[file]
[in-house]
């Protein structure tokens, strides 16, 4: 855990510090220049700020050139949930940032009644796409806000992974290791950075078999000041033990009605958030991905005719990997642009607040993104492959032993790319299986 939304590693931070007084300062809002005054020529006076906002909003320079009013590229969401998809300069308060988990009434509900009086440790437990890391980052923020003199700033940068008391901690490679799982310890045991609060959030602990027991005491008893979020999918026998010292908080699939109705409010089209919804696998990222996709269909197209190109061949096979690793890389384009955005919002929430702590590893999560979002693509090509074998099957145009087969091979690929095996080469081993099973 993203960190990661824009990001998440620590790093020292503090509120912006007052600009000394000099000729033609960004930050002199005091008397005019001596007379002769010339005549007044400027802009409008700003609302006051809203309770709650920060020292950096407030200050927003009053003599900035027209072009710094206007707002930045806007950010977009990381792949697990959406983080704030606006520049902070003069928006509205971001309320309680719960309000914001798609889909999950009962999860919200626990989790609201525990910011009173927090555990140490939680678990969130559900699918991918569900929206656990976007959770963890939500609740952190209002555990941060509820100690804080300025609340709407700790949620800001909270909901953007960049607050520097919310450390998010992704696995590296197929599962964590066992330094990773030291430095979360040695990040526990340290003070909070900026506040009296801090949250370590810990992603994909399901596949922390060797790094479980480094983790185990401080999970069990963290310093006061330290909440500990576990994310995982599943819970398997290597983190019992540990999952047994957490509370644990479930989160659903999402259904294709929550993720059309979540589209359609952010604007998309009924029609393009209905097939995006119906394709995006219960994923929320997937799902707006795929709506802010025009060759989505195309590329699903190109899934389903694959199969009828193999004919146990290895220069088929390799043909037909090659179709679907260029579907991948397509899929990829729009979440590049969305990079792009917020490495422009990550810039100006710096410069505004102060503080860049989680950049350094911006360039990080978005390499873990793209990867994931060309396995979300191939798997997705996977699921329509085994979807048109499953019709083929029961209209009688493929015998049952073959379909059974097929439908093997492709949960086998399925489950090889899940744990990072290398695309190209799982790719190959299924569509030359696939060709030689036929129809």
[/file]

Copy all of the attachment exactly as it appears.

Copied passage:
[in-house]
């Protein structure tokens, strides 16, 4: 855990510090220049700020050139949930940032009644796409806000992974290791950075078999000041033990009605958030991905005719990997642009607040993104492959032993790319299986 939304590693931070007084300062809002005054020529006076906002909003320079009013590229969401998809300069308060988990009434509900009086440790437990890391980052923020003199700033940068008391901690490679799982310890045991609060959030602990027991005491008893979020999918026998010292908080699939109705409010089209919804696998990222996709269909197209190109061949096979690793890389384009955005919002929430702590590893999560979002693509090509074998099957145009087969091979690929095996080469081993099973 993203960190990661824009990001998440620590790093020292503090509120912006007052600009000394000099000729033609960004930050002199005091008397005019001596007379002769010339005549007044400027802009409008700003609302006051809203309770709650920060020292950096407030200050927003009053003599900035027209072009710094206007707002930045806007950010977009990381792949697990959406983080704030606006520049902070003069928006509205971001309320309680719960309000914001798609889909999950009962999860919200626990989790609201525990910011009173927090555990140490939680678990969130559900699918991918569900929206656990976007959770963890939500609740952190209002555990941060509820100690804080300025609340709407700790949620800001909270909901953007960049607050520097919310450390998010992704696995590296197929599962964590066992330094990773030291430095979360040695990040526990340290003070909070900026506040009296801090949250370590810990992603994909399901596949922390060797790094479980480094983790185990401080999970069990963290310093006061330290909440500990576990994310995982599943819970398997290597983190019992540990999952047994957490509370644990479930989160659903999402259904294709929550993720059309979540589209359609952010604007998309009924029609393009209905097939995006119906394709995006219960994923929320997937799902707006795929709506802010025009060759989505195309590329699903190109899934389903694959199969009828193999004919146990290895220069088929390799043909037909090659179709679907260029579907991948397509899929990829729009979440590049969305990079792009917020490495422009990550810039100006710096410069505004102060503080860049989680950049350094911006360039990080978005390499873990793209990867994931060309396995979300191939798997997705996977699921329509085994979807048109499953019709083929029961209209009688493929015998049952073959379909059974097929439908093997492709949960086998399925489950090889899940744990990072290398695309190209799982790719190959299924569509030359696939060709030689036929129809």